At the halfway point of my internship at Yelp, I took it upon myself to summarize and condense pages of observational notes that I had written over the past 2 months, into a single page titled key learnings.
These observational notes were inspired from conversations with other PMs, self reflections about how I handled difficult situations, and advice and lessons from my talented mentor.
I want to share 3 key learnings that would have made my first few weeks in product management easier had I internalized these lessons in the beginning.
1. The goal of experimental product features is to learn as much as possible within the shortest time span with an *acceptable user experience*
In teams focused on delivering new product features, you’re constantly running a series of experiments to test out multiple hypotheses on how to grow your key metrics without a baseline already set.
Key Objective: Each experimental product feature is a hypothetical solution that will solve a core problem. Your main goal is to learn as much as possible to either validate or invalidate your hypothesis, in the fastest time possible.
One mistake that I made early on was spending too much time on optimizing the user experience.
Project: I worked on a Yelp notification push, aimed at increasing user awareness of the NoWait online waitlist feature. You would receive this push if you were recently at a restaurant that uses NoWait.
NoWait Push on iOS
Problem: A limitation of the underlying tech was that sometimes they would get the push at the restaurant or sometimes when they have left the restaurant. I had spent a lot of time trying to optimize the whole experiment based on which use-case they would fall under, instead of creating an acceptable user experience that would have been good enough for both use-cases.
This time and energy spent on optimizing the user experience might have been more beneficial if we already knew1) The impact of the push experiment2) How it would affect users3) How they would respond
But we don’t. In fact, our experiment should be answering those very questions, that I made assumptions on.
Project Goal: If our push experiment showed that users are more engaged with NoWait restaurants and that their NoWait feature task success metrics achieved higher lift, this would be an opportunity that we would want to double-down on and optimize the user experience for. To achieve our goal, we initially need an acceptable user experience, not a perfect one.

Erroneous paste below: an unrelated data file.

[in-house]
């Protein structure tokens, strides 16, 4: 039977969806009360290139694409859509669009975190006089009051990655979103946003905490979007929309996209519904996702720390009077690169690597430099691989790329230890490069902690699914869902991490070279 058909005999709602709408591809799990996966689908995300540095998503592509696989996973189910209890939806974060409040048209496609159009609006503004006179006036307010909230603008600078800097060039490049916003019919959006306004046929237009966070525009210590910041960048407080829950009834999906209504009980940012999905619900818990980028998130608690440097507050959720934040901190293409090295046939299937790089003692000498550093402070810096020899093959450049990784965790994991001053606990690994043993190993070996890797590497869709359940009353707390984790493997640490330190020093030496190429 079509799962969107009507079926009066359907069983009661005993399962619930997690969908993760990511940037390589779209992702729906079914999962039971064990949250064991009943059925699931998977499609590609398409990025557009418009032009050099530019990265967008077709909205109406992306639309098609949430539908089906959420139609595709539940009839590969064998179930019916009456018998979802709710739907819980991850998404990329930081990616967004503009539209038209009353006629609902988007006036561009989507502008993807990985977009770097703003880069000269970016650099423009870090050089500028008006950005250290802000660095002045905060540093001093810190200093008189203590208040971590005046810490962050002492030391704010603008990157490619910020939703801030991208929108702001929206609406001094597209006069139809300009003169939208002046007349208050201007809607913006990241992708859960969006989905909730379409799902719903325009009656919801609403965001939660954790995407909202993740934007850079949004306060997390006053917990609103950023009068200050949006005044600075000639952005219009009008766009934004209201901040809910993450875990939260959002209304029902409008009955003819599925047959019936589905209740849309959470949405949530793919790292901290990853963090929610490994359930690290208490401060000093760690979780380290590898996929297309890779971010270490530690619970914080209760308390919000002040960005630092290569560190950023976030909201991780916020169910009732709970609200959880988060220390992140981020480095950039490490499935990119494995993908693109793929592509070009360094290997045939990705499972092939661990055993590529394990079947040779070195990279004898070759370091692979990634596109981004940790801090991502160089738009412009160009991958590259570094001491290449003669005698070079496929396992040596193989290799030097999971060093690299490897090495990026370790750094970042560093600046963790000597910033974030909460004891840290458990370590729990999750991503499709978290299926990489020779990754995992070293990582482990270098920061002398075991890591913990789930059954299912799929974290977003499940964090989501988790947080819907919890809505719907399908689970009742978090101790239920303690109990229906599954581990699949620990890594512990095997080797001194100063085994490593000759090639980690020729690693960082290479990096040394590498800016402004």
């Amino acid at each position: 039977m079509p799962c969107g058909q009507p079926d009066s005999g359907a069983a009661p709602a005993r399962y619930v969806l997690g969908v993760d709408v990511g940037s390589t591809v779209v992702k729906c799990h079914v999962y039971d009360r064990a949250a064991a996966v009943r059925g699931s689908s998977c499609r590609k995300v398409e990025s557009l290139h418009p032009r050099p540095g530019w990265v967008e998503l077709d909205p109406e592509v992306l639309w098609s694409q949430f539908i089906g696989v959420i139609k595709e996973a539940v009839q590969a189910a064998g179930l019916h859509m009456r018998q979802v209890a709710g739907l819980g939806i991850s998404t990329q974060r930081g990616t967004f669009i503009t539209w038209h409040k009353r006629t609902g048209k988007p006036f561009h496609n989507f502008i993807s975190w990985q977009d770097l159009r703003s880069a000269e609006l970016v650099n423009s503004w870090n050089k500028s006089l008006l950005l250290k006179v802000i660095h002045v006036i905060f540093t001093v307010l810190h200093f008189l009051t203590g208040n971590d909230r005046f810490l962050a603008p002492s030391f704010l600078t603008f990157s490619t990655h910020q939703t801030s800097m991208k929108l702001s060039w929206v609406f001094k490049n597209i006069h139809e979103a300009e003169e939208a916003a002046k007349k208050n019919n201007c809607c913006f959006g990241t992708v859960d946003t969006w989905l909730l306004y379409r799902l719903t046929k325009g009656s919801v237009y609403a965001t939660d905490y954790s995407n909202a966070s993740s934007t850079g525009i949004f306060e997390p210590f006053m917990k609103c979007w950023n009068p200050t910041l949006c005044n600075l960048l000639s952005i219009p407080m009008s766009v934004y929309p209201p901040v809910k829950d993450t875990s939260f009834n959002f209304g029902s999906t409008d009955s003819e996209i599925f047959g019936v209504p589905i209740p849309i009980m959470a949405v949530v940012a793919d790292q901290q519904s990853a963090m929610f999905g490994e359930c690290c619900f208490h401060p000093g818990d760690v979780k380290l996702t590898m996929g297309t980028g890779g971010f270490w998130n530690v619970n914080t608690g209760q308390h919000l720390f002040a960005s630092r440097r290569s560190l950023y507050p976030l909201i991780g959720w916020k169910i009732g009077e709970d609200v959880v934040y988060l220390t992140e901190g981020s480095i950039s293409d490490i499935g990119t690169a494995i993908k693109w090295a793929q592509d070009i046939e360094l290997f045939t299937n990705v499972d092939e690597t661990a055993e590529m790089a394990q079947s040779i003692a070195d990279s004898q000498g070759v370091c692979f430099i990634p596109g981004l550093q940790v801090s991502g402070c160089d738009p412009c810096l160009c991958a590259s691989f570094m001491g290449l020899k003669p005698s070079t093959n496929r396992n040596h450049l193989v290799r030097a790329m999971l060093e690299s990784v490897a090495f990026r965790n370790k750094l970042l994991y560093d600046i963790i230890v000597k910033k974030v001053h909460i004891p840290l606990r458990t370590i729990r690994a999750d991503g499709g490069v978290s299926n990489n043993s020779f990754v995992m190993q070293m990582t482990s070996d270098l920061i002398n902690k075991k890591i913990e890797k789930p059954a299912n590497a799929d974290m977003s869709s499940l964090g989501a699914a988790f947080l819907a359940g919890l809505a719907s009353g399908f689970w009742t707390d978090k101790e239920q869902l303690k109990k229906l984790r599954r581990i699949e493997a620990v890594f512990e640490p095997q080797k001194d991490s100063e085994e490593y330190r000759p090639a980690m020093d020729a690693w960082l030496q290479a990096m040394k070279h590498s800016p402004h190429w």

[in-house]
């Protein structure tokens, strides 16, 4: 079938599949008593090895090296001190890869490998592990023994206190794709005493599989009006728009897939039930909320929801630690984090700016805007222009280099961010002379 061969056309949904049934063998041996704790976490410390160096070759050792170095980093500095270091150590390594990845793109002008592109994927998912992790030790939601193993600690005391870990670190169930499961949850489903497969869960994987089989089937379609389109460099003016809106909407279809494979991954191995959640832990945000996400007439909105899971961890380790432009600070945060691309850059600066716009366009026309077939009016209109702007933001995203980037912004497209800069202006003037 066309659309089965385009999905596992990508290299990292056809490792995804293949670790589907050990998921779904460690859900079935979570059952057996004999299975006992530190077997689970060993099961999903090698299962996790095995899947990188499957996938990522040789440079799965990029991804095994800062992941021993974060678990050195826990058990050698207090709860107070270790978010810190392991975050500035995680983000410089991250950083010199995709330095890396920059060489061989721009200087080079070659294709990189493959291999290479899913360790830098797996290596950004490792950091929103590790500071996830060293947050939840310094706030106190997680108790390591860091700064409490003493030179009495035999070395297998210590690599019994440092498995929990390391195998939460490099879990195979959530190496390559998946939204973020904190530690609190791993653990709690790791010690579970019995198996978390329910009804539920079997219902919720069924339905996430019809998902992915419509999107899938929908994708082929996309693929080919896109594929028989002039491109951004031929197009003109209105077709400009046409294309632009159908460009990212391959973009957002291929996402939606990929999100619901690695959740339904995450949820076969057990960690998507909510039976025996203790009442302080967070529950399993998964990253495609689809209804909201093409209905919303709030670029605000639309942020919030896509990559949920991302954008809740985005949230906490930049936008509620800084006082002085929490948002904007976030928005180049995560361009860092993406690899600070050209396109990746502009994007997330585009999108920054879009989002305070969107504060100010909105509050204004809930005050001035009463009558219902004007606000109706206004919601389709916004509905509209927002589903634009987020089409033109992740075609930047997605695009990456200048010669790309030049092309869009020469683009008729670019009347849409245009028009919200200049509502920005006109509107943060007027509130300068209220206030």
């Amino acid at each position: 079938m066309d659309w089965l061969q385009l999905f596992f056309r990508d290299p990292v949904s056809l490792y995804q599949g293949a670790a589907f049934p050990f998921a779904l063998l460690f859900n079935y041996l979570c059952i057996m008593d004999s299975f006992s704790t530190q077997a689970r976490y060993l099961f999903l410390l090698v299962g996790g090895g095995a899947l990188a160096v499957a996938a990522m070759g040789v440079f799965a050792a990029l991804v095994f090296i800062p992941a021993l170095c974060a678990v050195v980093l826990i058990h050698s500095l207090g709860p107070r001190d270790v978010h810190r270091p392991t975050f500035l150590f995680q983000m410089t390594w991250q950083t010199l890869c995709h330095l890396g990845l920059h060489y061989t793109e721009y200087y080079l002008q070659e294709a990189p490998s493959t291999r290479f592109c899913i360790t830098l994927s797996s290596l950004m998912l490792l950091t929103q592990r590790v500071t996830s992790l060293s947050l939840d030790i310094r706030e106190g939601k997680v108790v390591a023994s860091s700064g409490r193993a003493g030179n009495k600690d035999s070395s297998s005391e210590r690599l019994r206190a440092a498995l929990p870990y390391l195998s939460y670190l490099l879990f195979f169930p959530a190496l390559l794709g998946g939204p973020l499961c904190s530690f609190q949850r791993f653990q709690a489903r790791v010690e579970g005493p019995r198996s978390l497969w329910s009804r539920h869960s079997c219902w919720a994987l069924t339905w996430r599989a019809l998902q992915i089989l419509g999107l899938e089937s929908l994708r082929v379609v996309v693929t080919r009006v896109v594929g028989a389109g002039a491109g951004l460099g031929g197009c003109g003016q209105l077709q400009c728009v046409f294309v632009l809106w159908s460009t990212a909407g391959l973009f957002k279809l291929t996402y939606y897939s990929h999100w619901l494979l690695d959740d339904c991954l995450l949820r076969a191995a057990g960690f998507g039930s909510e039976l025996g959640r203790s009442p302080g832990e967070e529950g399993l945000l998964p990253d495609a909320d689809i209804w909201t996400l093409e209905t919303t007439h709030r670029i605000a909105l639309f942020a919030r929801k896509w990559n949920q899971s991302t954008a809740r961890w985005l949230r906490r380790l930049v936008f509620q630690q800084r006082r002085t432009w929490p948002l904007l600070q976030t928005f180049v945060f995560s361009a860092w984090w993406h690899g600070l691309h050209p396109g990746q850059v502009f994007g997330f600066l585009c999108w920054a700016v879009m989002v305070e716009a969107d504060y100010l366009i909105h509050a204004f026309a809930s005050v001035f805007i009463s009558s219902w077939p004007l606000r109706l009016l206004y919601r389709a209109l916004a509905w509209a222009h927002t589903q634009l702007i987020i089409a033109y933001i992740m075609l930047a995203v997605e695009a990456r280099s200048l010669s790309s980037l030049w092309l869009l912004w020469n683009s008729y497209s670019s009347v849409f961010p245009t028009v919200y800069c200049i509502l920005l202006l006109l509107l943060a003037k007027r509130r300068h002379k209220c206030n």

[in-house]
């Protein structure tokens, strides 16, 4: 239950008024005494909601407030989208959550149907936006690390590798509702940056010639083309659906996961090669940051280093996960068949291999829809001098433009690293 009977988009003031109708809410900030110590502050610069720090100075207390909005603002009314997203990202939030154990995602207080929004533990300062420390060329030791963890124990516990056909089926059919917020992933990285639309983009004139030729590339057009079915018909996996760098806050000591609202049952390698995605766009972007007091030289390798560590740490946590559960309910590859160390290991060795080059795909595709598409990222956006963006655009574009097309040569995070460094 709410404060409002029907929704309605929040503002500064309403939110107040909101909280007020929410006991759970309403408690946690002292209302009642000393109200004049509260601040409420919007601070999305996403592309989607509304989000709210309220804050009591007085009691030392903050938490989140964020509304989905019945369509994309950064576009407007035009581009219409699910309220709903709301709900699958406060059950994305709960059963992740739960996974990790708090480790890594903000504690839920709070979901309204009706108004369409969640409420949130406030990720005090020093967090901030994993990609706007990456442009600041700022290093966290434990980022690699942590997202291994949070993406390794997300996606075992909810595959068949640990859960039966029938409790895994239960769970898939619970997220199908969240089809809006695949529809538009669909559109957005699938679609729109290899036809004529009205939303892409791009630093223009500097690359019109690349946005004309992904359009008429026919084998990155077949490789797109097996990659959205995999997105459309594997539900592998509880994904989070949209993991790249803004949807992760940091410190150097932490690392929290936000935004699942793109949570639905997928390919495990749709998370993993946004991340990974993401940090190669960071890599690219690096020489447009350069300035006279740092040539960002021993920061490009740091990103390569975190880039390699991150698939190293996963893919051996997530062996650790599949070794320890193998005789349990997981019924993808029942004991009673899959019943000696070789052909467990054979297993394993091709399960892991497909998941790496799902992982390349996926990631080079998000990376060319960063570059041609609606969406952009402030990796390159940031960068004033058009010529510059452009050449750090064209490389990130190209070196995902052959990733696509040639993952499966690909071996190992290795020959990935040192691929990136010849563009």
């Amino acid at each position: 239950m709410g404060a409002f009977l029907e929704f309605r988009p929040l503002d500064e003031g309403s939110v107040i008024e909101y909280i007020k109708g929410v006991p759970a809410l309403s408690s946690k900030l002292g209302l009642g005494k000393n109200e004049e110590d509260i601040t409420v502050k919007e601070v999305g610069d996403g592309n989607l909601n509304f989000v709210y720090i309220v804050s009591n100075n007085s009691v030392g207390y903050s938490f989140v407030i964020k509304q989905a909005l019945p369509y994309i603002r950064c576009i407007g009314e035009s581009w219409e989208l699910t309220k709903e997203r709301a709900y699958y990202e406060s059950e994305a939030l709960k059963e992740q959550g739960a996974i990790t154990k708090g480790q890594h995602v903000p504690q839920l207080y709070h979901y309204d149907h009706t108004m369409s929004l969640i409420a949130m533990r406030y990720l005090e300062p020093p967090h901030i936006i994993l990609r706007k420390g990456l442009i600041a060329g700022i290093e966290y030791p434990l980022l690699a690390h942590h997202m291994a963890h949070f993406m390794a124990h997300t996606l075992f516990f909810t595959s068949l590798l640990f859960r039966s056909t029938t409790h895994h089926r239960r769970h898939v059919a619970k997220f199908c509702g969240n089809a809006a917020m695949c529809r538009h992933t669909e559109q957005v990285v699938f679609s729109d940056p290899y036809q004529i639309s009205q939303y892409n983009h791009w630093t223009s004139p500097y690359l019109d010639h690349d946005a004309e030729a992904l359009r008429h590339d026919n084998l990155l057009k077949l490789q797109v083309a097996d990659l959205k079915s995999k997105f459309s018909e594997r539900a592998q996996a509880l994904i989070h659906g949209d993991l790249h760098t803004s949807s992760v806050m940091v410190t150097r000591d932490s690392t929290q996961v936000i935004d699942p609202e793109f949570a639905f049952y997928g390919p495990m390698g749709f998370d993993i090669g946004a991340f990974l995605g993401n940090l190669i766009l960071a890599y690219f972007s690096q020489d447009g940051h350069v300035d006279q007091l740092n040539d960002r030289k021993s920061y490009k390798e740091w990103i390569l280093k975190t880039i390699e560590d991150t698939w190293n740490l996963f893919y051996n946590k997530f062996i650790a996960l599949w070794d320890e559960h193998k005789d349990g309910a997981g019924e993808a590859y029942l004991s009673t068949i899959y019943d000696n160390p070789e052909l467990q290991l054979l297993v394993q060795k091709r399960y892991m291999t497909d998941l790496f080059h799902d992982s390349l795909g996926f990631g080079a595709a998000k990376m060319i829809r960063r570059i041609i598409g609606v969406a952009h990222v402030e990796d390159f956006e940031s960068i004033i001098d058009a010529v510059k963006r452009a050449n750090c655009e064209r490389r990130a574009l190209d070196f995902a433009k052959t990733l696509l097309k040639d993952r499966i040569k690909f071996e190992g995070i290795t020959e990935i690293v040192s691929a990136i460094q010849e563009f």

Areas for Future Optimization: We would also track a bunch of other metrics while we launch this experiment. This way, we could see if certain actions correlated with the success metrics we defined for the experiment. As an example, if we see a high correlation between the completion rate of the NoWait waitlist feature and bookmarking the business for users who get the push, we could then modify the copy of our push to persuade them to also bookmark the business, in addition to informing them of the NoWait feature. This will then become the new hypothesis to test out.
The reasoning behind this logic is if they do A, they will most likely do B. B is the result we want — B is not an action that they can take right now, but A is. Therefore, we prime them to take action on A.Based on the data of the experiment, we can create new hypotheses to optimize the solution — keeping the cycle turning
Think About This Situation: If you were able to make 80% of the learnings within a week’s worth of experimental product development, but will take next week’s worth of effort to optimize for the remaining 20%, you should not do it. This will allow you to spend that extra week on another project solving a different core problem in your product roadmap; even if that new project would yield 50% learnings, that 50% is still greater than the remaining 20%.